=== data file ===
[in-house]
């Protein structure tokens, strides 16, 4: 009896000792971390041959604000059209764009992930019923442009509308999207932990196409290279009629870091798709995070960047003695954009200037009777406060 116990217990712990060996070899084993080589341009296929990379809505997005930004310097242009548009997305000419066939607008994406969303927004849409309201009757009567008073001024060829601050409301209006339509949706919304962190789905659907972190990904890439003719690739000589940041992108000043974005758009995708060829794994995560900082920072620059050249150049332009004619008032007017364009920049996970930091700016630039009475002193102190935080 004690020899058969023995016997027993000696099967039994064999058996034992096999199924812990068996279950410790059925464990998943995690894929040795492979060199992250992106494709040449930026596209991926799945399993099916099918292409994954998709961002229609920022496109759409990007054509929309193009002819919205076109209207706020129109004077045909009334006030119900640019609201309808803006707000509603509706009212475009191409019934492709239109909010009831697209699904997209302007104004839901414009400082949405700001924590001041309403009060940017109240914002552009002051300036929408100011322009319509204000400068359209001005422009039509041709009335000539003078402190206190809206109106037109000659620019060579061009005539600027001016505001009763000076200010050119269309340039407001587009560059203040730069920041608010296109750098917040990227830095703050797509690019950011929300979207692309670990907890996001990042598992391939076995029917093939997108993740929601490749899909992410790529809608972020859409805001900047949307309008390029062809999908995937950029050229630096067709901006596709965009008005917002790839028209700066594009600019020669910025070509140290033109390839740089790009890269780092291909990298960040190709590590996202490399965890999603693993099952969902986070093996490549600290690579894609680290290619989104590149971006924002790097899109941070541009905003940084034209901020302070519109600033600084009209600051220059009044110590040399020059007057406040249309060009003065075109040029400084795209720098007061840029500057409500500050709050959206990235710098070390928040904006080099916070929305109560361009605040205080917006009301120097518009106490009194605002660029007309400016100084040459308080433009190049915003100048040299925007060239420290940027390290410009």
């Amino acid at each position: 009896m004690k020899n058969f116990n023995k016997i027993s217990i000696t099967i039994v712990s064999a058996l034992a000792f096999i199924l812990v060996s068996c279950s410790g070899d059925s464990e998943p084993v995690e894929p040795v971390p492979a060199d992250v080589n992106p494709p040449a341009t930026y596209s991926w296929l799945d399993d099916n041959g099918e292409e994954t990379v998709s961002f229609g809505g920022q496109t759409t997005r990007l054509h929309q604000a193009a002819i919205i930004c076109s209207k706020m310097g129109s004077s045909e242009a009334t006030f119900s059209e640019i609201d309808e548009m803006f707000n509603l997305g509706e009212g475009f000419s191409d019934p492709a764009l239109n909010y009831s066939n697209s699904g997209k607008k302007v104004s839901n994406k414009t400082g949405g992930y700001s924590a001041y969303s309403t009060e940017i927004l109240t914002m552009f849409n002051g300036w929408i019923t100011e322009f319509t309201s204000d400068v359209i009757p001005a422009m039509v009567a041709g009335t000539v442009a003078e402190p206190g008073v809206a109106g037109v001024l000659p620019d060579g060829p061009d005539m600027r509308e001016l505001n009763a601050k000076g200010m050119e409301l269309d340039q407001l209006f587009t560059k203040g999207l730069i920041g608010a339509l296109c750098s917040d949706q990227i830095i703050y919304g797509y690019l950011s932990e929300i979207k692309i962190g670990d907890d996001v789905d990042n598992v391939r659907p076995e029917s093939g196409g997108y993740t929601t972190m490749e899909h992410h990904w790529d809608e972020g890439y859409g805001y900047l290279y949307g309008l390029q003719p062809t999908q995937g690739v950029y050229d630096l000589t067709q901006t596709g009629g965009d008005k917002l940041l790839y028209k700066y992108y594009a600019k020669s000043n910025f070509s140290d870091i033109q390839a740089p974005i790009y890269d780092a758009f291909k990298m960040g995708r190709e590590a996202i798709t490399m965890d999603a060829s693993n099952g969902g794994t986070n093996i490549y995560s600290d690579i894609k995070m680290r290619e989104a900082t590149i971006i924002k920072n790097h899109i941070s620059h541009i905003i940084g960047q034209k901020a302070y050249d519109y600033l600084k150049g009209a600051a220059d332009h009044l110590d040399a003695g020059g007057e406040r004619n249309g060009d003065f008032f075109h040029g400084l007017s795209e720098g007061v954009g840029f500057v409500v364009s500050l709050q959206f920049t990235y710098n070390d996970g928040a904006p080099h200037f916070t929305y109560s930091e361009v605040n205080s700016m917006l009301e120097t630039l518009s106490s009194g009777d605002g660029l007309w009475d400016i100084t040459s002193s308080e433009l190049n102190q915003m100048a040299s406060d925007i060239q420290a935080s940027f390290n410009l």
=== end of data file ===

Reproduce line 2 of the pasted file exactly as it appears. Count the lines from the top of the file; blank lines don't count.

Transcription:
């Protein structure tokens, strides 16, 4: 009896000792971390041959604000059209764009992930019923442009509308999207932990196409290279009629870091798709995070960047003695954009200037009777406060 116990217990712990060996070899084993080589341009296929990379809505997005930004310097242009548009997305000419066939607008994406969303927004849409309201009757009567008073001024060829601050409301209006339509949706919304962190789905659907972190990904890439003719690739000589940041992108000043974005758009995708060829794994995560900082920072620059050249150049332009004619008032007017364009920049996970930091700016630039009475002193102190935080 004690020899058969023995016997027993000696099967039994064999058996034992096999199924812990068996279950410790059925464990998943995690894929040795492979060199992250992106494709040449930026596209991926799945399993099916099918292409994954998709961002229609920022496109759409990007054509929309193009002819919205076109209207706020129109004077045909009334006030119900640019609201309808803006707000509603509706009212475009191409019934492709239109909010009831697209699904997209302007104004839901414009400082949405700001924590001041309403009060940017109240914002552009002051300036929408100011322009319509204000400068359209001005422009039509041709009335000539003078402190206190809206109106037109000659620019060579061009005539600027001016505001009763000076200010050119269309340039407001587009560059203040730069920041608010296109750098917040990227830095703050797509690019950011929300979207692309670990907890996001990042598992391939076995029917093939997108993740929601490749899909992410790529809608972020859409805001900047949307309008390029062809999908995937950029050229630096067709901006596709965009008005917002790839028209700066594009600019020669910025070509140290033109390839740089790009890269780092291909990298960040190709590590996202490399965890999603693993099952969902986070093996490549600290690579894609680290290619989104590149971006924002790097899109941070541009905003940084034209901020302070519109600033600084009209600051220059009044110590040399020059007057406040249309060009003065075109040029400084795209720098007061840029500057409500500050709050959206990235710098070390928040904006080099916070929305109560361009605040205080917006009301120097518009106490009194605002660029007309400016100084040459308080433009190049915003100048040299925007060239420290940027390290410009």